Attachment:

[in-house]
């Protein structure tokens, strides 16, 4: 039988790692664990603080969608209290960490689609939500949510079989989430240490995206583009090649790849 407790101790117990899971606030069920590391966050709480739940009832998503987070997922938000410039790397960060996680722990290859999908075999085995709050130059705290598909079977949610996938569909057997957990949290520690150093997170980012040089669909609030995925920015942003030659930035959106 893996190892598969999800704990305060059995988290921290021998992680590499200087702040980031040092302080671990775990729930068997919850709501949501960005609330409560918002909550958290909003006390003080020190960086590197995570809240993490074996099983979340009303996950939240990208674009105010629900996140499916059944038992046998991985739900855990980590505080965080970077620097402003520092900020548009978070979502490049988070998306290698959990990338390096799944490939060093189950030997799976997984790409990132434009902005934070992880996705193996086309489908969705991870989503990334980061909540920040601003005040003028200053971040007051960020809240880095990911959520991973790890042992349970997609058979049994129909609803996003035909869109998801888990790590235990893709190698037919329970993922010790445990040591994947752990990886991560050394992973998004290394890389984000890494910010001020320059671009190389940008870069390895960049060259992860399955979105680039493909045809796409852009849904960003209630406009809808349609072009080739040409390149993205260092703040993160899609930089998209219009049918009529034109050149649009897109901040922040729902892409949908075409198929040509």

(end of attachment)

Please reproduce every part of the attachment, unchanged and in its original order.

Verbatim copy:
[in-house]
């Protein structure tokens, strides 16, 4: 039988790692664990603080969608209290960490689609939500949510079989989430240490995206583009090649790849 407790101790117990899971606030069920590391966050709480739940009832998503987070997922938000410039790397960060996680722990290859999908075999085995709050130059705290598909079977949610996938569909057997957990949290520690150093997170980012040089669909609030995925920015942003030659930035959106 893996190892598969999800704990305060059995988290921290021998992680590499200087702040980031040092302080671990775990729930068997919850709501949501960005609330409560918002909550958290909003006390003080020190960086590197995570809240993490074996099983979340009303996950939240990208674009105010629900996140499916059944038992046998991985739900855990980590505080965080970077620097402003520092900020548009978070979502490049988070998306290698959990990338390096799944490939060093189950030997799976997984790409990132434009902005934070992880996705193996086309489908969705991870989503990334980061909540920040601003005040003028200053971040007051960020809240880095990911959520991973790890042992349970997609058979049994129909609803996003035909869109998801888990790590235990893709190698037919329970993922010790445990040591994947752990990886991560050394992973998004290394890389984000890494910010001020320059671009190389940008870069390895960049060259992860399955979105680039493909045809796409852009849904960003209630406009809808349609072009080739040409390149993205260092703040993160899609930089998209219009049918009529034109050149649009897109901040922040729902892409949908075409198929040509």